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Status report on resistant weed challenges, controls in North Carolina

Wes Everman provided a status report on resistant weed challenges and offered guidance on how to control such troublesome weeds as Palmer amaranth, common ragweed and Italian ryegrass.

John Hart

March 8, 2023

3 Min Read
Palmer Amaranth
For palmer Amaranth, North Carolina State University Extension Weed Specialist Wes Everman recommends a strong PRE program.John Hart

At a Glance

  • Use residual herbicides and multiple modes of action.

North Carolina State University Extension Weed Specialist Wesley Everman is encouraging farmers that they can manage their weeds this year despite the ongoing challenge of herbicide resistance. But success will take active management and effective weed identification.

At this year’s winter corn and soybean production meetings, Everman provided a status report on resistant weed challenges and offered guidance on how to control such troublesome weeds as Palmer amaranth, common ragweed and Italian ryegrass. Everman continues to emphasize the importance of using residual herbicides and multiple modes of action.

“When we manage for resistance, whether it’s palmer, ryegrass or waterhemp, we want to be using our residual herbicides. Our group 15s are what we have been leaning on really hard. We want to keep using those, but we want to use either Group 14 PPO inhibitors, more Group 5, with metribuzin, where it’s possible. I know in light soil it can be an issue. But we need to be protecting those group 15s,” Everman said at a corn and soybean meeting Feb. 10 at the Wilson County Agriculture Center in Wilson.

For post-emergent weed control in soybeans, Everman said Liberty, Enlist and dicamba are still effective as of now, there is no resistance to these chemistries in North Carolina fields that Everman is aware of, but that could change.

“We want to rotate these chemistries. I know it can be a pain depending on technologies. At least we have Liberty stacked in with the 2,4-D and dicamba traits, so you can rotate what you spray on it in a season. If nothing else, rotate year to year,” Everman said.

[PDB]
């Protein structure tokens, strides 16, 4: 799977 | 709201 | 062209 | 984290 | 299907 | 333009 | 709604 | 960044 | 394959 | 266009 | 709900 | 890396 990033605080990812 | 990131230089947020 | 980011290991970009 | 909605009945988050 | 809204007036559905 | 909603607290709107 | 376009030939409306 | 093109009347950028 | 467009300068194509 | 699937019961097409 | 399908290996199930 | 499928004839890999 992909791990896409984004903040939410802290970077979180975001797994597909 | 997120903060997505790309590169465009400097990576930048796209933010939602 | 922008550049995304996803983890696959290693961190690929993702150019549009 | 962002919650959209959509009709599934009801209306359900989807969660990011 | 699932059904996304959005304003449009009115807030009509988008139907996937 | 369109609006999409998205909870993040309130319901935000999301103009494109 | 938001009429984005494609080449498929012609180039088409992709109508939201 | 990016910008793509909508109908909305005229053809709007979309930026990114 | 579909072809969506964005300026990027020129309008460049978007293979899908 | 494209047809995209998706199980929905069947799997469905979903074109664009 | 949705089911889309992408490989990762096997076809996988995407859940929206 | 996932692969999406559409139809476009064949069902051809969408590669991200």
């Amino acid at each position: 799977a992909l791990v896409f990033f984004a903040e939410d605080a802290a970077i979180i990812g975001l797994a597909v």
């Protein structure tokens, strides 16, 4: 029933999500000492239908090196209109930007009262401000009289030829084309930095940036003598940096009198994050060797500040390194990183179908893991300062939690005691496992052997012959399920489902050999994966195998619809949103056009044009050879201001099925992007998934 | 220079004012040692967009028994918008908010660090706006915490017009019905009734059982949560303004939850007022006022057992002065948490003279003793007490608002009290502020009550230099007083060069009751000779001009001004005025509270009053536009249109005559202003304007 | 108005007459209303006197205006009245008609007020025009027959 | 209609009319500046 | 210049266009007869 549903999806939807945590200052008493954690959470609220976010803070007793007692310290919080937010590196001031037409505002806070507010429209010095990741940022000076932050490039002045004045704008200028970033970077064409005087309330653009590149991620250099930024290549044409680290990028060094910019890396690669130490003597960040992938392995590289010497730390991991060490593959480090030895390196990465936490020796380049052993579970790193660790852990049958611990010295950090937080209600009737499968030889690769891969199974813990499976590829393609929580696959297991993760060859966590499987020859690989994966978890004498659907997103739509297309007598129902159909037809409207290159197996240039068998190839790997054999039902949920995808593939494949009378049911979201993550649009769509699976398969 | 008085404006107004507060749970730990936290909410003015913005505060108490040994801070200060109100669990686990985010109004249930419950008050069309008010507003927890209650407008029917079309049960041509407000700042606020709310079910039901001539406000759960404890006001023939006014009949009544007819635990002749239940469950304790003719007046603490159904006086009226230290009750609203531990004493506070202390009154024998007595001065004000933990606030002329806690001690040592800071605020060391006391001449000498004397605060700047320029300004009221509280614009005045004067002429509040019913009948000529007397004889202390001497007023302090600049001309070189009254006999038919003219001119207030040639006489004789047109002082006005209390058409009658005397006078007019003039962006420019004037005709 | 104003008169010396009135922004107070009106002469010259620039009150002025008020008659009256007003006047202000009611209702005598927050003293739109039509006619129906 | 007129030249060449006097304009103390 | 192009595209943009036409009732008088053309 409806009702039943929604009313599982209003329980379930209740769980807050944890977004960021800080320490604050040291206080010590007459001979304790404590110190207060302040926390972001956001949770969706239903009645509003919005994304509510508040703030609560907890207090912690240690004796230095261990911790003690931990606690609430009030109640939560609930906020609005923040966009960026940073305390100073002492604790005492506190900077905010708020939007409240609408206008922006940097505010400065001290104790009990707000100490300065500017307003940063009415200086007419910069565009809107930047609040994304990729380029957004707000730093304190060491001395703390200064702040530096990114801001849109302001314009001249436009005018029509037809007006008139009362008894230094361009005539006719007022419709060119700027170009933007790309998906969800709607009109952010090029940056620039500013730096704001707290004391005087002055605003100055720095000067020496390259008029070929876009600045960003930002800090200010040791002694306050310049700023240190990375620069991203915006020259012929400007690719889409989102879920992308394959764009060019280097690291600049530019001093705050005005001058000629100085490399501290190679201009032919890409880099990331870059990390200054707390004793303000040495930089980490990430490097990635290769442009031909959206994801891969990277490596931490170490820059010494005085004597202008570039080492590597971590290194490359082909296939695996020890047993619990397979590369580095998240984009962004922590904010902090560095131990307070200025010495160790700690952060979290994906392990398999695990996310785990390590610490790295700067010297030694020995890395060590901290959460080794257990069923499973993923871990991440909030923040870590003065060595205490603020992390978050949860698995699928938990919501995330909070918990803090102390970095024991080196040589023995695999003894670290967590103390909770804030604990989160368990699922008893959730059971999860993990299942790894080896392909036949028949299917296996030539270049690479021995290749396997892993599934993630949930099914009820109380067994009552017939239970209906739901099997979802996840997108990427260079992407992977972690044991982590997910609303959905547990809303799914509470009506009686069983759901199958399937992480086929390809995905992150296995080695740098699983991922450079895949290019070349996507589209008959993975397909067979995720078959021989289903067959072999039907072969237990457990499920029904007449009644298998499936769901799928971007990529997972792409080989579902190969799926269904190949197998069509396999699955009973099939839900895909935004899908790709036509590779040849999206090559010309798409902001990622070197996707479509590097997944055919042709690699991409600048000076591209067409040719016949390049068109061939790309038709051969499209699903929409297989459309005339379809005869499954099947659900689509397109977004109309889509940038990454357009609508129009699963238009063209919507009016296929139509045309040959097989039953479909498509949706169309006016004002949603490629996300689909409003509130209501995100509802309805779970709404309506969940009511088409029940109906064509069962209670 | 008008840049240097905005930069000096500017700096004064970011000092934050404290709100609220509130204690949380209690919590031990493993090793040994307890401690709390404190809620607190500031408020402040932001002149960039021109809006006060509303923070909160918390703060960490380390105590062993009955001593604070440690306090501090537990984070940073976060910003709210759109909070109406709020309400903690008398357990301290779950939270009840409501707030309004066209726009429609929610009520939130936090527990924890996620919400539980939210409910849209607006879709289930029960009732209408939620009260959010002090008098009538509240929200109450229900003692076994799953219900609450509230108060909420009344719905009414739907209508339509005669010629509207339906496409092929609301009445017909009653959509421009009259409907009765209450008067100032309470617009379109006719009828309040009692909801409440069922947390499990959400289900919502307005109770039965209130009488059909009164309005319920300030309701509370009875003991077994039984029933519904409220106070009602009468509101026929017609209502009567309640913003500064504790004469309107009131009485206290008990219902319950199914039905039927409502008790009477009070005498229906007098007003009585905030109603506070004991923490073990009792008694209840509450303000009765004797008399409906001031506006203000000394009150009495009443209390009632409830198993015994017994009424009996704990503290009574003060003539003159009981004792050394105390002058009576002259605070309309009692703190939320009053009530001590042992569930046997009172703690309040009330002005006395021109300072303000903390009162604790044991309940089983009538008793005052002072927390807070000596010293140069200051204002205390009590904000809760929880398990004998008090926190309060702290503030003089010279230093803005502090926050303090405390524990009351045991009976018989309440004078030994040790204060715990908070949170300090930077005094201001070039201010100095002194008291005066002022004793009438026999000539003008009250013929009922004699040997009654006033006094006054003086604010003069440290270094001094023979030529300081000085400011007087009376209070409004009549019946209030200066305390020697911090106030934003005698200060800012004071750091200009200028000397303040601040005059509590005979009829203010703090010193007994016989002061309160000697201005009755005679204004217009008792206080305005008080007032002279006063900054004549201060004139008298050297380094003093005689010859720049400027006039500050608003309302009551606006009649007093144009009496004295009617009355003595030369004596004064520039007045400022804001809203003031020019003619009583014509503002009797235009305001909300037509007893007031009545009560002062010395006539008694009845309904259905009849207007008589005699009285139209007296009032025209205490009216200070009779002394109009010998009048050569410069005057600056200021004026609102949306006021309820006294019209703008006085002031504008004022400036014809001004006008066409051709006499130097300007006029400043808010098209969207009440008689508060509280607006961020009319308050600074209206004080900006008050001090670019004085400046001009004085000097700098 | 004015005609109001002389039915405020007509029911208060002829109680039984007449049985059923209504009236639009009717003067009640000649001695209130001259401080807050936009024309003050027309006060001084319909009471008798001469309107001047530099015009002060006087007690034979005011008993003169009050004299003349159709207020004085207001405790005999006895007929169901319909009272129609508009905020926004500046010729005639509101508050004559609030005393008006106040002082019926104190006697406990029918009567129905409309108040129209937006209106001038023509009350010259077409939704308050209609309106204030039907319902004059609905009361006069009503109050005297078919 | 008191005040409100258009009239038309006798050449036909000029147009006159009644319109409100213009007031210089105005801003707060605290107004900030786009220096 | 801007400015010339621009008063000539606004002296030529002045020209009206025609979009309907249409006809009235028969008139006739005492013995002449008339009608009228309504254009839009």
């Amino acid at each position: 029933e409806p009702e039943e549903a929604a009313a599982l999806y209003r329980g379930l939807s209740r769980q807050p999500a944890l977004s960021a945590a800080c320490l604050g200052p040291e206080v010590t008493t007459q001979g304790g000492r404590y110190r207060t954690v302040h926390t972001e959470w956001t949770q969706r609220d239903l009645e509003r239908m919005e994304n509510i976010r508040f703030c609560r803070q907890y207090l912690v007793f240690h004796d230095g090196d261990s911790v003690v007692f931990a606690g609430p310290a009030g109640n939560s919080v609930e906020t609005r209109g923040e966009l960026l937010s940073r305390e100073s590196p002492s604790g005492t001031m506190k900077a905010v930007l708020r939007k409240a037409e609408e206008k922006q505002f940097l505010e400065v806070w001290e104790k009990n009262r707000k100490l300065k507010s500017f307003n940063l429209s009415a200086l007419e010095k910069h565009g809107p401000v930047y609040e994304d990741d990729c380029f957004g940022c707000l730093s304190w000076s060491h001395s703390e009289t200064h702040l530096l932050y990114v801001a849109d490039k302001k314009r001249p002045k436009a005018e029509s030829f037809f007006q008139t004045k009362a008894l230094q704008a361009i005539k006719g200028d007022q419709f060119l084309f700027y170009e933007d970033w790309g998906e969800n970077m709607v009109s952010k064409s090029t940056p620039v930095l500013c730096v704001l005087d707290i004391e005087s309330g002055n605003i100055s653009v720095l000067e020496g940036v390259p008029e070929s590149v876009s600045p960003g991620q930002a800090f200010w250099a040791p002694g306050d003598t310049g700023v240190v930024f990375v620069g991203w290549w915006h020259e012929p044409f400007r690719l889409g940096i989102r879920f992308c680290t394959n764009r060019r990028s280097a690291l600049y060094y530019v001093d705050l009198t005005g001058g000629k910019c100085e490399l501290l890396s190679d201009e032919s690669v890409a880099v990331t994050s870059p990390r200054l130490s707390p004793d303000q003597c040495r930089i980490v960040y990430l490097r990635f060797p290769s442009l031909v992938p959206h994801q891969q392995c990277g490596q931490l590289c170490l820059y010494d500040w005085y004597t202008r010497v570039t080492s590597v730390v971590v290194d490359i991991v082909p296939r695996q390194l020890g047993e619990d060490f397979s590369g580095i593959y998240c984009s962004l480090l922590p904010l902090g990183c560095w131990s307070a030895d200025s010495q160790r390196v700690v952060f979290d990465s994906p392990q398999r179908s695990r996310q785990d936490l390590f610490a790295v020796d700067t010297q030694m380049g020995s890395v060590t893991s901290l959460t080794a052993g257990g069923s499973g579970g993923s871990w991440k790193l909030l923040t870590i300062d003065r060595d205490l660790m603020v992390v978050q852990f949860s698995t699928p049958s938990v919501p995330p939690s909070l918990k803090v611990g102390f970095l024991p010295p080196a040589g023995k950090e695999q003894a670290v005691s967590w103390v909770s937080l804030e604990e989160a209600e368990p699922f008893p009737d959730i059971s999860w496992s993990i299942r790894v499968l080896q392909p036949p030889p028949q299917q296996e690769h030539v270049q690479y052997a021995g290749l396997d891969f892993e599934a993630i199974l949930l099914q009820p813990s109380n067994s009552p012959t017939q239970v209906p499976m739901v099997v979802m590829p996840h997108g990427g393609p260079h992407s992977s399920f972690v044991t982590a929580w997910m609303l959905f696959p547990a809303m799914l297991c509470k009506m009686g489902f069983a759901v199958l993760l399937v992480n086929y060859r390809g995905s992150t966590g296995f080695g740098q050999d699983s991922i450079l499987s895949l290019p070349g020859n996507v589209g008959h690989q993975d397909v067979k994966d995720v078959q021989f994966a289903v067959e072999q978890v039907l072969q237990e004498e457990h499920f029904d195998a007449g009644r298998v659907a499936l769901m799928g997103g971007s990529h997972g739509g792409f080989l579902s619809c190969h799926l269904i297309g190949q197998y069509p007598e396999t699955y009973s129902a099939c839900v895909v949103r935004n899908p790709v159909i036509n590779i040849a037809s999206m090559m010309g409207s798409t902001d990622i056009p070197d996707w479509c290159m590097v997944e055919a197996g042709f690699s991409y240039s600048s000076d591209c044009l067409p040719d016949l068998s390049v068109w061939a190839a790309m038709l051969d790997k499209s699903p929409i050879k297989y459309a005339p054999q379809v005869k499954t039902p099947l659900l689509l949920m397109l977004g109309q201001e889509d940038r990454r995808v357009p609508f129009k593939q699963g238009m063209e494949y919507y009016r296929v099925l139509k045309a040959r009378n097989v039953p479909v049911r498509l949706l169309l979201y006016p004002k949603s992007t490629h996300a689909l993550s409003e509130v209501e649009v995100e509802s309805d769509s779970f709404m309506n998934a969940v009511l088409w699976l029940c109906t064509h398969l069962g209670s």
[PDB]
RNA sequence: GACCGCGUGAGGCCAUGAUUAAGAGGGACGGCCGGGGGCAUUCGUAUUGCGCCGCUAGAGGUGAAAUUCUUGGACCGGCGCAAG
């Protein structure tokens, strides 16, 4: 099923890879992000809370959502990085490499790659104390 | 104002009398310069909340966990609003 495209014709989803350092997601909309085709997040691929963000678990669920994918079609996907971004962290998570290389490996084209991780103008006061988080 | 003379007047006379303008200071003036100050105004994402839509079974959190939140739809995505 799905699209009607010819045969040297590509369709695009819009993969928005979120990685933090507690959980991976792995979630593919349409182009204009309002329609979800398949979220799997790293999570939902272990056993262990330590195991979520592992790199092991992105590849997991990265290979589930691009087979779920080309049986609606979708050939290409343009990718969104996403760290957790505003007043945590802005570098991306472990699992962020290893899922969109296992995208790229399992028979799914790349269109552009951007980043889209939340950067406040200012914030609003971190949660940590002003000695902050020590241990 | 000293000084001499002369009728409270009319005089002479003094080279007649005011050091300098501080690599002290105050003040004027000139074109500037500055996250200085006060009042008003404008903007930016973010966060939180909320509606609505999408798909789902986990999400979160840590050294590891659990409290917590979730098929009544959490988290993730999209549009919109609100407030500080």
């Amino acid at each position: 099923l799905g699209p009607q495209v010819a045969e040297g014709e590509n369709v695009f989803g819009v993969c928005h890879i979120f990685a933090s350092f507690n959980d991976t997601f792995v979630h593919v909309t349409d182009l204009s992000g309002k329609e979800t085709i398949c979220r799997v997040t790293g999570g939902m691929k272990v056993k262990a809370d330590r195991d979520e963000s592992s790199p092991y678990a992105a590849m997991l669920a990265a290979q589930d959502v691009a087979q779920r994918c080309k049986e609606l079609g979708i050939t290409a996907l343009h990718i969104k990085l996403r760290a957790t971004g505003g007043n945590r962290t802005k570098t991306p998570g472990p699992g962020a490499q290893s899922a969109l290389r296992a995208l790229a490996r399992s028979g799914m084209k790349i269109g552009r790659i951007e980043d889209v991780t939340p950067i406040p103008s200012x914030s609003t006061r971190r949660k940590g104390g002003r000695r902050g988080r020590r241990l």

“Our conventional herbicides are effective on most of our weeds. But we need to identify what weeds we are trying to kill when we’re picking these different herbicides. We get good control with all the grass products on our grasses.”

Weed identification is particularly important when it comes to controlling sedges.

Everman explains that yellow nutsedge can be controlled with the herbicides Basagran and Classic, while Pursuit and Raptor provide fairly good control. “However, if you have purple nutsedge, and you pick Basagran or Classic, you get zero control, and it’s going to be an issue going forward. The only one that’s any good on purple nutsedge is Pursuit.

“You’re not going to pick up all your weeds with just one conventional product going in the tank. You’ll have to pay attention to what your dominant weeds are and pick an herbicide appropriately. But for Palmer, especially, we recommend that strong PRE. Valor or metribuzin or one of your other PPOS, plus a group 15 or one of the premixes. We need two modes of action down there to protect each other.”

At the Nashville meeting, Everman credited North Carolina farmers for their weed management efforts. He said they are doing a good job. He encouraged them to keep it up and to continue to reach out to Extension for guidance.

“We can manage our weeds. You guys have been doing it. I feel like you guys have been listening since it was Dr. York (the now retired, much respected, long serving N.C. State University Extension weed specialist) talking about this (herbicide resistance) coming on the scene early on. If you guys weren’t listening, we’d have four or five- and six-way stacks of resistance already. Keep doing what you’re doing. Stay on top of what weeds you’re not killing, mix or match herbicides to try to keep Mother Nature guessing. Make sure you’re active in your management. Be effective with your weed identification so you know when something new shows up or something out of the ordinary isn’t getting controlled, so you can reach out to the right folks for help.”

About the Author(s)

John Hart

Associate Editor, Southeast Farm Press

John Hart is associate editor of Southeast Farm Press, responsible for coverage in the Carolinas and Virginia. He is based in Raleigh, N.C.

Prior to joining Southeast Farm Press, John was director of news services for the American Farm Bureau Federation in Washington, D.C. He also has experience as an energy journalist. For nine years, John was the owner, editor and publisher of The Rice World, a monthly publication serving the U.S. rice industry.  John also worked in public relations for the USA Rice Council in Houston, Texas and the Cotton Board in Memphis, Tenn. He also has experience as a farm and general assignments reporter for the Monroe, La. News-Star.

John is a native of Lake Charles, La. and is a  graduate of the LSU School of Journalism in Baton Rouge.  At LSU, he served on the staff of The Daily Reveille.

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